Thursday, May 9, 2013

Mean Girls Still Exist

Have you ever seen the 2004 Lindsay Lohan movie Mean Girls? 

The story line is:  

Raised in African bush country by her zoologist parents, Cady Heron thinks she knows about survival of the fittest. But the law of the jungle takes on a whole new meaning when the home-schooled 16-year-old enters public high school for the first time and encounters psychological warfare and unwritten social rules that teenage girls face today. 

I personally think it is the best Lindsay Lohan movie and watch it whenever it is on TV. It is hilarious. But the sad part is that it is very close to being a true movie. And even sadder is that it isn't just in High School.

I have a 15 year old daughter who is a Freshman in high school. She loves this movie too. I have been trying to explain to her that "Mean Girls" will be in her school, but they will also be in her college, her work place, her kids schools some day and in her retirement years too. Just because these girls graduate high school don't mean that they suddenly become well rounded, caring women. 

My daughter watches Real Housewives with me, and Dance Mom's too, she sees how grown women treat each other. Now you are saying, those are just TV shows they are "reality TV" and they exaggerate the plots of those shows. Yes they probably do, but I have been a dance mom myself since she was 2 years old. She was in a very competitive dance team since she was 4, and those moms are cut throat. Now they may not be quite as harsh as the TV version, but I have seen some grown women acting ridiculously just trying to get their daughters ahead. We don't live the OC lifestyle, so I can't speak for that show, but I am sure how they treat each other on the show is not that far off from how they treat others on a daily basis.

So how do you make sure your daughter is not a "mean girl" or is not being treated poorly from these "mean girls"?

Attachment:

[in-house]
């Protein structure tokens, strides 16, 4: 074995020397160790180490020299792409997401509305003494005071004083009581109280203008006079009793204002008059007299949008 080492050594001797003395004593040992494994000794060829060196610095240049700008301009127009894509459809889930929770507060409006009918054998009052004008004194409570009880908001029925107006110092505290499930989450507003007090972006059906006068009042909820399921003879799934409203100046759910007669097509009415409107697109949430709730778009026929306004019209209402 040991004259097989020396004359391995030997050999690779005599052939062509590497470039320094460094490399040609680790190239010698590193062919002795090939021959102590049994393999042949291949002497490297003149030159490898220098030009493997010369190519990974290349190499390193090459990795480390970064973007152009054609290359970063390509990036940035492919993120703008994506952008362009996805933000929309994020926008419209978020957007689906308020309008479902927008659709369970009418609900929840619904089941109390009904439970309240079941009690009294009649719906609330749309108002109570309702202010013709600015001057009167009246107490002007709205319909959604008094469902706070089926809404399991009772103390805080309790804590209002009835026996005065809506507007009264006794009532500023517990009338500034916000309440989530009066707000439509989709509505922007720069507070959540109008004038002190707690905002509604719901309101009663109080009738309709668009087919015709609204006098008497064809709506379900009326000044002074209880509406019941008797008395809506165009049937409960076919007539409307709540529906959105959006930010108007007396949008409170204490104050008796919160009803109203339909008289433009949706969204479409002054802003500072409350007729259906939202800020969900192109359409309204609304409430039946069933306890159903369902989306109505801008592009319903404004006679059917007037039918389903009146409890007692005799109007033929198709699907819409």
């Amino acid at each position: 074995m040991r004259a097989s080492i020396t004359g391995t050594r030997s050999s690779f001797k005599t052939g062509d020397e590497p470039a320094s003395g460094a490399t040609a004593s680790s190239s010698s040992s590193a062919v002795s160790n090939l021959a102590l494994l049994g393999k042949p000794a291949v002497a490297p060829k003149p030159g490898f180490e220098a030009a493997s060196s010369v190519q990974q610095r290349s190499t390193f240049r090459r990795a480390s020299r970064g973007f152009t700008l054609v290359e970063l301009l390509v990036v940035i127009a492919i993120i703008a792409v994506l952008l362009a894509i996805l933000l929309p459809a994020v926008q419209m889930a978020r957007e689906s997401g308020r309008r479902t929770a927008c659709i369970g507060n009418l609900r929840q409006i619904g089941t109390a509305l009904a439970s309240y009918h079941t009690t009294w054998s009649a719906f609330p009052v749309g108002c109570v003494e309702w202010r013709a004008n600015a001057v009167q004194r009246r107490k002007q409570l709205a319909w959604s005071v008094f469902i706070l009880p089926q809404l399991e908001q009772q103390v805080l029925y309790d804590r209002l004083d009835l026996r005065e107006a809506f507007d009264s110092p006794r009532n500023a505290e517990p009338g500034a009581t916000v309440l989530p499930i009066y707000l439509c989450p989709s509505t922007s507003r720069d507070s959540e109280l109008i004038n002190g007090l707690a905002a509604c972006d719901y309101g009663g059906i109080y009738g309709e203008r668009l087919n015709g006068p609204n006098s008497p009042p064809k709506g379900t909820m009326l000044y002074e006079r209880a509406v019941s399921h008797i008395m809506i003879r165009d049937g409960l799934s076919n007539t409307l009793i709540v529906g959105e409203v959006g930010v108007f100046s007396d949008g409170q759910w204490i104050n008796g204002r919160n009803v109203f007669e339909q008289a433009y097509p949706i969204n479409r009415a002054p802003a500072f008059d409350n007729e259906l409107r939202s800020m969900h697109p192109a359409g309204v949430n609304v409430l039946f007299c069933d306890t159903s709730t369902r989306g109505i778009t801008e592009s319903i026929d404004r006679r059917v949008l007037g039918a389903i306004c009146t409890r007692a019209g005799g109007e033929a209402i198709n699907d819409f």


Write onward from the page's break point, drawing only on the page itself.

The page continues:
It all comes down to you, her mother. That is the first step. If you treat others with respect, your daughter most likely will too. Your children soak up everything you do even before you start to realize that they are paying attention. Now that doesn't mean you can never gossip again. You need to make sure you are being respectful though. It is hard not to gossip, we are women after all. Your children do not need to hear you gossip though. Take a girls night with your best girl friends, go out to dinner, get all your gossiping out there. Just don't do it in front of your impressionable kids, not even on the phone!

You must also make sure that you stand up for yourself to teach her that you don't deserve to be pushed around. You don't need to be rude, but you don't need to be a door mat either. Make sure that she sees healthy female relationships. She also needs to see healthy romantic relationships with your partner. The more positive female relationships that she sees you involved in, the more she will understand what a healthy relationship should look like. She will realize when a friend is treating her poorly, that it is not supposed to be like that and stand up for herself, or end the friendship.

I got very lucky that my daughter doesn't feel the need to be popular. I was never very popular, and I didn't know any different. I had my few good friends, and that was all that I needed. She has her core group of friends, and (right now) they all seem to be supporting each other. They are all dancers in high school, and some times are harder than others. My daughter made the varsity team, and her best friends did not. Some were very supportive of her and made signs for her at their meets and such. Others were jealous and didn't even congratulate her and basically ignored her most of the year. She understood their reasons, but didn't let it bring her down. Once the season ended, they came back around. We will see how it goes again this winter when faced with the try-out results again.